The rain was so heavy today--I think we got something like 3 1/2 inches of rain today, and that doesn't include the 2 inches from yesterday's storm. Water was running like small streams across the grass and through the garden. The yard was completely underwater, and looked like a lake.
Our garden lies on a slope that heads down toward a small spring-fed branch running along the edge of our property. When I tilled the garden and put in a little fence, I had piled up the soil around the the bottom of the fence on all 4 sides, so we could use the fence to trellis some of the veggies like cukes and gourds. The mounded-up soil on the downhill side of the garden was keeping the water in and creating a small lake. The watermelon sprouts where completely underwater.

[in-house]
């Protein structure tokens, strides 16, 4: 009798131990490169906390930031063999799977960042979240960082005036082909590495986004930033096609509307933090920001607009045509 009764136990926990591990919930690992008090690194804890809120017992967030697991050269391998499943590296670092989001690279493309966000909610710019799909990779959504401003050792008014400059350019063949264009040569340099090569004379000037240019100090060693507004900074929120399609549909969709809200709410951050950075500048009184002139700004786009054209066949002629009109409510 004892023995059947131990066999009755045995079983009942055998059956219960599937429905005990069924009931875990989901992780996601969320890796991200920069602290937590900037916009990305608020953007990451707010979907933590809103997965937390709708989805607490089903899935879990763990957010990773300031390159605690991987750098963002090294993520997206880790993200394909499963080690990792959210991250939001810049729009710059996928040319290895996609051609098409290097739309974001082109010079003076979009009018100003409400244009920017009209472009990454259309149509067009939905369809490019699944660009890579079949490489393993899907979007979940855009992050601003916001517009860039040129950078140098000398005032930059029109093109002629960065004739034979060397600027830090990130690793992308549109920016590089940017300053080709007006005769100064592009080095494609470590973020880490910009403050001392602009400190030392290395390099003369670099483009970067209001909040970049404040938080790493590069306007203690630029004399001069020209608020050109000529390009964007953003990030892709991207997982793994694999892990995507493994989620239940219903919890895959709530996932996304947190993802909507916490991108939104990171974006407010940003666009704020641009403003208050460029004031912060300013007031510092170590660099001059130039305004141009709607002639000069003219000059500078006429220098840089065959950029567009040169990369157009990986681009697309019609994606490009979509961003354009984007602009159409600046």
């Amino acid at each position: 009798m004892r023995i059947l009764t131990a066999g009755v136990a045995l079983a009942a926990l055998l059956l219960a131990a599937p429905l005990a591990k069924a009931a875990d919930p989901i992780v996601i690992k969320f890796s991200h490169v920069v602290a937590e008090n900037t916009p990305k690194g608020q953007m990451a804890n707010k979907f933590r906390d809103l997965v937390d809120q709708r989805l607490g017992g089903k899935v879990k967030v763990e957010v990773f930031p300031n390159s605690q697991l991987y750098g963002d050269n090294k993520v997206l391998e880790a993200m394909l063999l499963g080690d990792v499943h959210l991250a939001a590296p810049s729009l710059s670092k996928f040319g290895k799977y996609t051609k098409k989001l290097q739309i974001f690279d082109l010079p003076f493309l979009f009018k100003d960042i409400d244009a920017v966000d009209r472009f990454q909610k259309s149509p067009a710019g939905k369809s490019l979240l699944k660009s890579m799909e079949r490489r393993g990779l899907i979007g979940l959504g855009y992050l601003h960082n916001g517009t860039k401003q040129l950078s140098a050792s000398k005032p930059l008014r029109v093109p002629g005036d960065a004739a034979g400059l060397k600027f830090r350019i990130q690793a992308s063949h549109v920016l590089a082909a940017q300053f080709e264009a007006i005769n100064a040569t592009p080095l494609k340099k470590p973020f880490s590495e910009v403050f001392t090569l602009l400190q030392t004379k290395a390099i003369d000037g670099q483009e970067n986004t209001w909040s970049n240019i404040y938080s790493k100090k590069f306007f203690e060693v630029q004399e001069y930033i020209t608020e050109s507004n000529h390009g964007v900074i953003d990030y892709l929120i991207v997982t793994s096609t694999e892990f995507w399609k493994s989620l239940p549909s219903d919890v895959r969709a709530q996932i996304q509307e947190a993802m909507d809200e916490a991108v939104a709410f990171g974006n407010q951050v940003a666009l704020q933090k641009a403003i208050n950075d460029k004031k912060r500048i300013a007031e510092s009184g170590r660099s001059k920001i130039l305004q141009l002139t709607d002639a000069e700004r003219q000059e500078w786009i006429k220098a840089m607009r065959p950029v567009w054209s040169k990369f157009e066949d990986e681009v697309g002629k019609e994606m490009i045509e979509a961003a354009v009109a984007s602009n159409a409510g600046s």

Can you see where I'm heading with this?
I had to go out into the rain and the mud, wearing a rain jacket, my boxer shorts and a pair of my wife's slip-on sandals.
The ground was so wet that I was sinking straight into the lawn. I trudged over to the bottom edge of the garden thinking "OK, hardly anyone actually gets hit by lightning." Of course, it's probably the guy who is out in a lightning storm holding a big metal trenching shovel that gets juiced by a couple thousand volts.
I cut three trenches and let the water drain. The center of the garden is lower than the outside so I used the dirt from the trench to make a little burm to keep the water out of the center.
After twenty minutes or so I was soaked but the water was draining and our pond was no more. A few plants had to be sacrificed and the drenching will probably kill some more, but all we can do now is wait. In the morning we will assess the damage.
Here's the score so far, based on a freeze and two floods: Nature, 3. Gardeners, 0. Mama Nature is laughing at us, and I'm thinking there's more of a learning curve to country living than I had previously thought.